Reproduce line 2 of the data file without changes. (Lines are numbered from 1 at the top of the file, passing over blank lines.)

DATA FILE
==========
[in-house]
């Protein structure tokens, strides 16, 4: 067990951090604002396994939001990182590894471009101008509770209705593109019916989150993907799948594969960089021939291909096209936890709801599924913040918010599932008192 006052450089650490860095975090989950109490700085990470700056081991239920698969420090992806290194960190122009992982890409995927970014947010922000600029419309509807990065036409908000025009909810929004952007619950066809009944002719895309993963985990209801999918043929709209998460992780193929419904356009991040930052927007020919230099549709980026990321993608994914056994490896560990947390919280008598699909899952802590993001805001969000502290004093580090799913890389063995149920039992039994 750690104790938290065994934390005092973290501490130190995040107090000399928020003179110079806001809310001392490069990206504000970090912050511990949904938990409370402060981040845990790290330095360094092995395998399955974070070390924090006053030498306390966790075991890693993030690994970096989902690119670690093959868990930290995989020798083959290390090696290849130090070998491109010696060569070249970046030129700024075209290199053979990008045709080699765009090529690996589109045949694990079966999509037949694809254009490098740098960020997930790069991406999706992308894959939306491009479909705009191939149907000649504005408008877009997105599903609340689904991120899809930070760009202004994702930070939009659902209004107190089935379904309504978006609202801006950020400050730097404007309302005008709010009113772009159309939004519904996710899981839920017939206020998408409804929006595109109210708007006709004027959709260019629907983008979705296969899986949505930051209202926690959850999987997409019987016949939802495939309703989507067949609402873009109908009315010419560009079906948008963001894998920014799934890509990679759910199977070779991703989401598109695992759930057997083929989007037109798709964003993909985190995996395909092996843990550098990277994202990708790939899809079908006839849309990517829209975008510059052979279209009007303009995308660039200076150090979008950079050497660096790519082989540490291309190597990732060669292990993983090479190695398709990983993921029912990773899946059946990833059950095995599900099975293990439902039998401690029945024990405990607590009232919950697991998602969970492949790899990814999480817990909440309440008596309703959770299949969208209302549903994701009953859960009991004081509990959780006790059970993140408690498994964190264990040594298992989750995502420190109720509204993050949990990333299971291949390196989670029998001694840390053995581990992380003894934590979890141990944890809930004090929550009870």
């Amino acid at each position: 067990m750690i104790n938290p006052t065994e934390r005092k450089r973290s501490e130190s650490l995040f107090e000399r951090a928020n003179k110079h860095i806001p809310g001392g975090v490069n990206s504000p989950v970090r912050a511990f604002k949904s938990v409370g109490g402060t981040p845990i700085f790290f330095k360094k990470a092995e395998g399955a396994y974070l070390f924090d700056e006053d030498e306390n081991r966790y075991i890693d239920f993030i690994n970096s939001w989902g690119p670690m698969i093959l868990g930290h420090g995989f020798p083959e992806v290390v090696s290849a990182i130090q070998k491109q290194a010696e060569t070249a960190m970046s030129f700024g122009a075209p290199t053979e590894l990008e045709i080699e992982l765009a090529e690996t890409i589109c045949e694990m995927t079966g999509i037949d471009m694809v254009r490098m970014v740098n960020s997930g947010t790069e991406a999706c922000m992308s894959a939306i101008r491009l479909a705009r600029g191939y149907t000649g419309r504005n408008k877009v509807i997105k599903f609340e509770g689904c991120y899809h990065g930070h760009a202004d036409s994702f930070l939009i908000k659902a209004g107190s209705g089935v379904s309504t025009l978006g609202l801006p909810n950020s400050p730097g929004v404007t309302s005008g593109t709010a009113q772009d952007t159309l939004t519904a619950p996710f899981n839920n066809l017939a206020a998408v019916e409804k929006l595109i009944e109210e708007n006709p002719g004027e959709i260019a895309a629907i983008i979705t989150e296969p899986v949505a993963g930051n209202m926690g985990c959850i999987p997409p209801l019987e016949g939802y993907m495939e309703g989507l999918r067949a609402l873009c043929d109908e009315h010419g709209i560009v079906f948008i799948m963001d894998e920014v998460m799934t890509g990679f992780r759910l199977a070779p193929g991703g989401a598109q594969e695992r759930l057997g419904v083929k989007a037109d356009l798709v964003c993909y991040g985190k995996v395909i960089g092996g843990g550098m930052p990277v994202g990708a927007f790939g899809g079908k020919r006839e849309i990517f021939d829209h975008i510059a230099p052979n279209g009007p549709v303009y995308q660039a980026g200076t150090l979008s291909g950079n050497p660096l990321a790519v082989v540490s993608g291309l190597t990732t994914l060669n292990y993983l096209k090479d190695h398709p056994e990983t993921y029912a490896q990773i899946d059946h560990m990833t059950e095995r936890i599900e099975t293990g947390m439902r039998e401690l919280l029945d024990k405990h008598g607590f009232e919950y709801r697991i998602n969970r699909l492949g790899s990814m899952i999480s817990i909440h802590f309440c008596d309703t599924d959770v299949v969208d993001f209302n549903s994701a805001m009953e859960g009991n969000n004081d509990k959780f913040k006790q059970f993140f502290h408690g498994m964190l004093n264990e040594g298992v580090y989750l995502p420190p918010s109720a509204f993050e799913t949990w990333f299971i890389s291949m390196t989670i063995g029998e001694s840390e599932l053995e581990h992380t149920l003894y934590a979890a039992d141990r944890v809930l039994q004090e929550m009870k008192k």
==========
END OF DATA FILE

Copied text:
């Protein structure tokens, strides 16, 4: 067990951090604002396994939001990182590894471009101008509770209705593109019916989150993907799948594969960089021939291909096209936890709801599924913040918010599932008192 006052450089650490860095975090989950109490700085990470700056081991239920698969420090992806290194960190122009992982890409995927970014947010922000600029419309509807990065036409908000025009909810929004952007619950066809009944002719895309993963985990209801999918043929709209998460992780193929419904356009991040930052927007020919230099549709980026990321993608994914056994490896560990947390919280008598699909899952802590993001805001969000502290004093580090799913890389063995149920039992039994 750690104790938290065994934390005092973290501490130190995040107090000399928020003179110079806001809310001392490069990206504000970090912050511990949904938990409370402060981040845990790290330095360094092995395998399955974070070390924090006053030498306390966790075991890693993030690994970096989902690119670690093959868990930290995989020798083959290390090696290849130090070998491109010696060569070249970046030129700024075209290199053979990008045709080699765009090529690996589109045949694990079966999509037949694809254009490098740098960020997930790069991406999706992308894959939306491009479909705009191939149907000649504005408008877009997105599903609340689904991120899809930070760009202004994702930070939009659902209004107190089935379904309504978006609202801006950020400050730097404007309302005008709010009113772009159309939004519904996710899981839920017939206020998408409804929006595109109210708007006709004027959709260019629907983008979705296969899986949505930051209202926690959850999987997409019987016949939802495939309703989507067949609402873009109908009315010419560009079906948008963001894998920014799934890509990679759910199977070779991703989401598109695992759930057997083929989007037109798709964003993909985190995996395909092996843990550098990277994202990708790939899809079908006839849309990517829209975008510059052979279209009007303009995308660039200076150090979008950079050497660096790519082989540490291309190597990732060669292990993983090479190695398709990983993921029912990773899946059946990833059950095995599900099975293990439902039998401690029945024990405990607590009232919950697991998602969970492949790899990814999480817990909440309440008596309703959770299949969208209302549903994701009953859960009991004081509990959780006790059970993140408690498994964190264990040594298992989750995502420190109720509204993050949990990333299971291949390196989670029998001694840390053995581990992380003894934590979890141990944890809930004090929550009870």